Assessing dental education and practices regarding patients with special needs: a pilot study proposal



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2.0 Study Proposal


As more dentists graduate after the nationwide dental school curriculum change in 2005 to focus more on patients with special health care needs, it is important to revisit the situation to see if increased special needs education in dental school translate to being more willing to treat special needs children after graduation from dental school. In order to understand the relationship between curriculum and post-graduate behavior towards the special needs population, this study is designed to describe the “special needs” didactic and clinical curriculum of a group of dental students from the Classes of 2014 and 2015 and then track their current clinical practices. A pilot program utilizing 5 dental schools and targeting 250 recent dental school graduates will be the starting off point prior to a more comprehensive study evaluating all dental schools.

2.1Participants


To evaluate dental education, two separate groups of individuals will need to be surveyed: curriculum committees at dental schools and recent graduates of dental schools.

2.1.1Dental Schools


To identify dental schools, researchers will use a selection of 5 schools from the 65 current accredited dental schools in the United States with the goal to have a variety of educational experiences in special needs dentistry. To select the dental schools, data from the Health Policy Institute of the American Dental Association is utilized. The Survey of Dental Education Series provides annual surveys to all predoctoral dental education programs in the United States and reports on academic programs, enrollment, graduates, tuition, admission, finances, and curriculum. Unlike the other aspects of the survey, the curriculum report is only published periodically, with the last report published occurring in 2011.The curriculum report summarizes instruction to students in biomedical sciences, dental/clinical sciences, and behavioral, social, information and research sciences. One aspect of the curriculum report looks at the number of didactic, laboratory, school-based, and community-based hours dental schools spend instructing about Geriatric/Special Needs patients (Appendix A). Although the relevant information is combined with geriatric instruction in the data, this will provide the sample of 5 dental schools for the project.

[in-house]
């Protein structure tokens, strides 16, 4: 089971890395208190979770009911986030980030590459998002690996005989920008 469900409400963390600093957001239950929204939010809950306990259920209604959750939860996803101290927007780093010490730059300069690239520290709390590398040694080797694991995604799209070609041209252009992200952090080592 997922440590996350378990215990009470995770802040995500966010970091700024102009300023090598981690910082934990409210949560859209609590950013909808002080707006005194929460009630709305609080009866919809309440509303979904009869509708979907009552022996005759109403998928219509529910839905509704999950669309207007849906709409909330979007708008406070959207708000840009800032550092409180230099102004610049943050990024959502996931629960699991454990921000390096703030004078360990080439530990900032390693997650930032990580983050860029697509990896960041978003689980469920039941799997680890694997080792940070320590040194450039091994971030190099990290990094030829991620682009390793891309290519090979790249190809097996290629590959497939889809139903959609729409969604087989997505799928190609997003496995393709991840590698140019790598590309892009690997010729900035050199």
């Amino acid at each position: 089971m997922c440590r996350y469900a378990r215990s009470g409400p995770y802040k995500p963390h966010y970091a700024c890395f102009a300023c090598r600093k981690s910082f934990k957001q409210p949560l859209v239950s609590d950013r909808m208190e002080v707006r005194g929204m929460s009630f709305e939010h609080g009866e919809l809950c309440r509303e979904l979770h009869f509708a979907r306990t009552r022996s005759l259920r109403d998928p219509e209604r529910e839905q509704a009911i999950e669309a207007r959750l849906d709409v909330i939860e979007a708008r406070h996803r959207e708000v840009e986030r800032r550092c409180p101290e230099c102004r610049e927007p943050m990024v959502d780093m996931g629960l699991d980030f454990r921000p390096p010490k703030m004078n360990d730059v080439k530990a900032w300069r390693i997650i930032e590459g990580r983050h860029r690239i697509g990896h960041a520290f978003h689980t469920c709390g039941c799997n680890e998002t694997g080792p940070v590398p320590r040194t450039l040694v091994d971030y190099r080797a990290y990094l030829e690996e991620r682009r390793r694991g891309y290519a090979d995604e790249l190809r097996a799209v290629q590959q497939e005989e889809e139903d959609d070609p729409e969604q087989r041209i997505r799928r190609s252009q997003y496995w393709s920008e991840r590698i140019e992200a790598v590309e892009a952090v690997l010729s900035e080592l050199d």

To select the five dental schools for the pilot program, a variety of schools with low, medium, and high levels of special needs experiences were chosen. Because type of education is an important factor in the study, schools were also chosen for a variety of clinical versus didactic experiences. The schools chosen for the pilot program are:




Table 1. Dental School Participans



DIDACTIC

CLINIC BASED

TOTAL HOURS

MIDWESTERN UNIVERSITY, AZ

6

0

6

TEXAS A&M, BAYLOR COLL

5

10

15

MEHARRY MEDICAL COLL

66

0

66

UNIV OF NEVADA, LAS VEGAS

74

47

121

UNIVOF PENNSYLVANIA

48

108

156

This random sample provides a variety of levels of geriatric/special needs instruction (ranging from 7 to 96 hours) as well as a variety of completely didactic programs or a mix of didactic and clinical experiences.



After the dental schools are identified, curriculum directors will be contacted via email or a phone call. After consent is obtained by agreeing to participate in the pilot program, curriculum directors will be asked to complete the survey about special needs curriculum (Appendix B).The survey aims to evaluate what type of instructions students receive, how much instruction, and what type of clinic in which students treat special needs patients. The survey will also ask about education about treating children with special needs, although not all schools currently teach that topic.

2.1.2Recent Graduates


To identify recent graduates, alumni programs at the 5 dental schools selected will be used. Alumni groups send regular correspondence either via email or US mail. For each school, the past two years of graduates (2014 and 2015) will be selected. The two year time period was chosen to be able to evaluate enough graduates for the pilot program and to see if the study is on the right track to expand. The study may need to be expanded to look at graduating classes from earlier years if it is discovered that two years is not enough to establish and maintain a behavior by new graduates. By combining the survey with regular mailings, alumni will be able to consent for the study by signing the survey and mailing it back to study coordinators in a pre-stamped envelope. No signed informed consent form will be required because the dentists who respond will do so anonymously and will receive an explanation of the purpose of the research and their rights as research subjects in the mailing. The survey aims to evaluate recent graduates’ attitudes regarding treatment of special needs patients after graduation as well as their behaviors. The survey also collects demographic data, practice information, and how many special needs patients the dentist sees on a regular basis (Appendix C). While it would obviously be ideal to have 100% participation from alumni, this study aims to have a sample of 50 alumni from each of the dental schools selected.
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